Round-the-world Walkabout ctd.
I leave the coach at Rotorua, and am met by a friend of a friend, who has lent me her car for a week. I have not driven for two months, and the automatic gear is strange at first, but at least I’m driving on the left hand side of the road here, and the next few days are a treat as I enjoy my independence.
One afternoon I hike a couple of trails along the river from the Huka Falls, near Taupo. Very few people are on the trail, but several birds betray their presence, and I enjoy the privilege of being able to stop and stare and identify without the pressure of belonging to a group. Birdsong is melodious and frequent. It is a pretty environment, colourful trees and shrubs border the emerald green river which creates creamy rapids for white-water rafters. It is springtime. A thin sun appears, but it is mostly overcast and only a few drops of rain fall in the late afternoon.
On the second trail I am completely alone, except for a jet-boat screaming far below me, and a helicopter whirring above. Until now, I have not been able to feel the peace of isolation. I am four hours on the trail and do not notice the time go by. My limbs start complaining towards the end, but I take no notice.
I book a ride to the Craters of the Moon. The weather is damp. My scruffy long-haired horse with dried mud clinging to his coat is an obstinate standard-bred, and I think he is lame in all four legs until I am told he is a pacer. I certainly would not choose to ride another like him, and muscles other than those in my legs suffer as a consequence.
But the two hours to the Craters of the Moon geysers and the hills beyond are wonderfully pleasant and peaceful, even though the cloud obliterates most of the view. Tall pine forest shelters us from the rain, and my hitherto untried rain jacket and trousers do their job beautifully. Twice we pass by a delicate grey Arabian-type pony ridden in a twisted rope halter by a woman with an elfin figure. They seem surreal as they emerge from the mist.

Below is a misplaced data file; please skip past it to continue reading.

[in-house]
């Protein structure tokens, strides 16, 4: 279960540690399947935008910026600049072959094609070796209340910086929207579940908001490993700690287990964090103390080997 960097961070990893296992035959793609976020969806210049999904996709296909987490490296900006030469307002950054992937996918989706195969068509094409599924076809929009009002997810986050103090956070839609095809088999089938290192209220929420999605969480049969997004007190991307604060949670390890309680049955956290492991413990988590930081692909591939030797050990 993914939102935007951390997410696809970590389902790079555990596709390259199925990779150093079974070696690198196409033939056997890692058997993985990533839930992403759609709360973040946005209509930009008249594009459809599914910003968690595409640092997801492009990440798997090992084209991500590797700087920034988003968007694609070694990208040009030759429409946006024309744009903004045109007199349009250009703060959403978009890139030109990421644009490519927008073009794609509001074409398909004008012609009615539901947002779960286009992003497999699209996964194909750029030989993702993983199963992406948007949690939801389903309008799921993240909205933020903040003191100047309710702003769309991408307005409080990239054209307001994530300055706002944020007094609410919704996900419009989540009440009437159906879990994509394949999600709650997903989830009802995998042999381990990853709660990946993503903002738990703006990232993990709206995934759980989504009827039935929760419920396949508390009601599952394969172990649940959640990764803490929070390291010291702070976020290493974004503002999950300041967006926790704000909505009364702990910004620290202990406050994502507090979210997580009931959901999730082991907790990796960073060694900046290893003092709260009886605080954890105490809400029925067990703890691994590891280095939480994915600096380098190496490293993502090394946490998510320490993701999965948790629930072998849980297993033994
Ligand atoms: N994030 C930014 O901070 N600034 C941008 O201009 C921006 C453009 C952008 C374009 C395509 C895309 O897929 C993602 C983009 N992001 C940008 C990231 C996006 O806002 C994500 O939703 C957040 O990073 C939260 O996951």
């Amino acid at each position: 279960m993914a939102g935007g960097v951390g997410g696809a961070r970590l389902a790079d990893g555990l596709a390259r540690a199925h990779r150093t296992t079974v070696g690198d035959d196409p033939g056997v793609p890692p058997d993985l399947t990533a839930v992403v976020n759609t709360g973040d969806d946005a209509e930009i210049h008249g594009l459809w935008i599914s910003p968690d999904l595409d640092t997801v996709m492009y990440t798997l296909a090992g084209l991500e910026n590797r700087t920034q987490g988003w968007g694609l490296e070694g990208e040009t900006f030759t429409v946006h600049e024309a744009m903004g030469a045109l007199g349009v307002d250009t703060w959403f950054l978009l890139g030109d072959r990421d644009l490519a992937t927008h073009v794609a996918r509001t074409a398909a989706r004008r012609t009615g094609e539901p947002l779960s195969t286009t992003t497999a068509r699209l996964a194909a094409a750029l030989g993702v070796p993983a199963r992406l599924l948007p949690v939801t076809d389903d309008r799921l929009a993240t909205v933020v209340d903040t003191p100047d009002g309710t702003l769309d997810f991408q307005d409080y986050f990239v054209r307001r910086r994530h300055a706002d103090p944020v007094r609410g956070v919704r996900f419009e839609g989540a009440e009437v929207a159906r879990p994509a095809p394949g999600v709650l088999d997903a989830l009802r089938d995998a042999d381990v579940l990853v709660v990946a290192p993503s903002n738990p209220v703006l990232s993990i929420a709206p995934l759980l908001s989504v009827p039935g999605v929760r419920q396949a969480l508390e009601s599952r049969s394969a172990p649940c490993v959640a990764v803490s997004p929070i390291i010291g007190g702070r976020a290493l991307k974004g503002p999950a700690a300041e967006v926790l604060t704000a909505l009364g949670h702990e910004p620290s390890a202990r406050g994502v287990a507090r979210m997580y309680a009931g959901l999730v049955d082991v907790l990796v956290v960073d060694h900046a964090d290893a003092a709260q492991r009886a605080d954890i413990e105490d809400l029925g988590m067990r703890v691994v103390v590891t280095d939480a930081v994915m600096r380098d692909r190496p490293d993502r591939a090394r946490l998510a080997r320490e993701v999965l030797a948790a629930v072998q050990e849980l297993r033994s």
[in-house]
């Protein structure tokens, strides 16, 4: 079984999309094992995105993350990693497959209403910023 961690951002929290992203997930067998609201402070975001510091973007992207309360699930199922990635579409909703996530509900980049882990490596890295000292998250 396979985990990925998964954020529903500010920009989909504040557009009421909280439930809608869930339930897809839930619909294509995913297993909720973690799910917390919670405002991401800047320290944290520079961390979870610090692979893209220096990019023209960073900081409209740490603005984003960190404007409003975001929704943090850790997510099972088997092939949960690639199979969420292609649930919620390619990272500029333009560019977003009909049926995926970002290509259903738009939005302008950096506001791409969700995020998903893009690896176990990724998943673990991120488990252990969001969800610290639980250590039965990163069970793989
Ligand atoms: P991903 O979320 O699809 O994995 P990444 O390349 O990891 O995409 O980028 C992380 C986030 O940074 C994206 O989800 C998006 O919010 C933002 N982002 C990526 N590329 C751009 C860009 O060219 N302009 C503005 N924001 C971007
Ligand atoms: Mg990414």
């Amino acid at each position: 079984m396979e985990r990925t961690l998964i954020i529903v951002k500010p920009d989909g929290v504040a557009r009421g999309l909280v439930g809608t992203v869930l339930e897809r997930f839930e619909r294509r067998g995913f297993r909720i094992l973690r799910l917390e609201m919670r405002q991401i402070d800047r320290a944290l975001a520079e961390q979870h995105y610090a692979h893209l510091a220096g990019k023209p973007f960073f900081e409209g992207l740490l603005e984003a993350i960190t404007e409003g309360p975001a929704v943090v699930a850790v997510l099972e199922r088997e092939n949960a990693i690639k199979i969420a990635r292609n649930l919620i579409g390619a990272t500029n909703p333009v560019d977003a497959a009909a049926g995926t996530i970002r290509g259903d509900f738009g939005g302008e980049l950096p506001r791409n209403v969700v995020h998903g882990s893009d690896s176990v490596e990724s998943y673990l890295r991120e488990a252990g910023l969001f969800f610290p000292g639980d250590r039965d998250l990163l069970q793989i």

We visit The Caboose Lodge. I imagined it nestling in a forest of pines by a lake; in fact, it is on a corner of a busy street by Lake Taupo. Its light brown log walls and yellow, orange and brown decor comes from South Africa, complete with furnishings. You step through the front door right into Africa. The theme is a train, rooms are cabins and wildlife pictures and motifs adorn the walls and floors. The locals took some time to appreciate the novelty, apparently, but the restaurant and conference facilities are popular.
I take a different route back to Rotorua – the farms are bigger and I nearly swerve off the road when I spot a herd of deer grazing peacefully in a paddock. Deer farming is quite popular here. I also pass a couple of llamas.
Before turning off to Lake Rotoiti, I detour down a narrow winding road to Lake Okataina and arrive at a deserted paradise, presided over by a sleepy lodge. A miniature crescent island … waters ruffled by white horses as squalls pass through; a sandy shore and a couple of jetties slapped by gentle waves. One or two buoys mark a little course. Distant shores are covered with unspoilt forest and dense undergrowth. Sometimes a patch of sunlight shows through the passing clouds.
That night, I stay all by myself in a sweet little shalet by Lake Rotoiti – an idyllic setting.